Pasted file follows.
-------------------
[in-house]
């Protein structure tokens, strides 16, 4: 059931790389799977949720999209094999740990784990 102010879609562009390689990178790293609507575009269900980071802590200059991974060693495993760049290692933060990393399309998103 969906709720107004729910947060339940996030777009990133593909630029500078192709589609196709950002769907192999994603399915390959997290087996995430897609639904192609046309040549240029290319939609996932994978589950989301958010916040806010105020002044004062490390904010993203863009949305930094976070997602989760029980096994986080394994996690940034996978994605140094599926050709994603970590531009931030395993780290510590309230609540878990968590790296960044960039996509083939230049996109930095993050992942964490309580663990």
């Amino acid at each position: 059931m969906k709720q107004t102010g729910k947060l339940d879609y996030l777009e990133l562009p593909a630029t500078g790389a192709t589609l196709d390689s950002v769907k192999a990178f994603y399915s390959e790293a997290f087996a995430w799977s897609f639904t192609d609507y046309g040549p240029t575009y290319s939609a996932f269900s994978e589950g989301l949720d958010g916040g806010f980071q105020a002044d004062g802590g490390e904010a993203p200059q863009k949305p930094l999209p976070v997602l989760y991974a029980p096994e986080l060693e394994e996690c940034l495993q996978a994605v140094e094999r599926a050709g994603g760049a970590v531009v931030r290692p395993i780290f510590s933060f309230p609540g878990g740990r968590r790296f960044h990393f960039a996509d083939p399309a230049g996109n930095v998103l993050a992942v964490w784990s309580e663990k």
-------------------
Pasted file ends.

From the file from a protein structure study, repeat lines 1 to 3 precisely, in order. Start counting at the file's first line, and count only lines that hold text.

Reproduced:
[in-house]
């Protein structure tokens, strides 16, 4: 059931790389799977949720999209094999740990784990 102010879609562009390689990178790293609507575009269900980071802590200059991974060693495993760049290692933060990393399309998103 969906709720107004729910947060339940996030777009990133593909630029500078192709589609196709950002769907192999994603399915390959997290087996995430897609639904192609046309040549240029290319939609996932994978589950989301958010916040806010105020002044004062490390904010993203863009949305930094976070997602989760029980096994986080394994996690940034996978994605140094599926050709994603970590531009931030395993780290510590309230609540878990968590790296960044960039996509083939230049996109930095993050992942964490309580663990």
């Amino acid at each position: 059931m969906k709720q107004t102010g729910k947060l339940d879609y996030l777009e990133l562009p593909a630029t500078g790389a192709t589609l196709d390689s950002v769907k192999a990178f994603y399915s390959e790293a997290f087996a995430w799977s897609f639904t192609d609507y046309g040549p240029t575009y290319s939609a996932f269900s994978e589950g989301l949720d958010g916040g806010f980071q105020a002044d004062g802590g490390e904010a993203p200059q863009k949305p930094l999209p976070v997602l989760y991974a029980p096994e986080l060693e394994e996690c940034l495993q996978a994605v140094e094999r599926a050709g994603g760049a970590v531009v931030r290692p395993i780290f510590s933060f309230p609540g878990g740990r968590r790296f960044h990393f960039a996509d083939p399309a230049g996109n930095v998103l993050a992942v964490w784990s309580e663990k």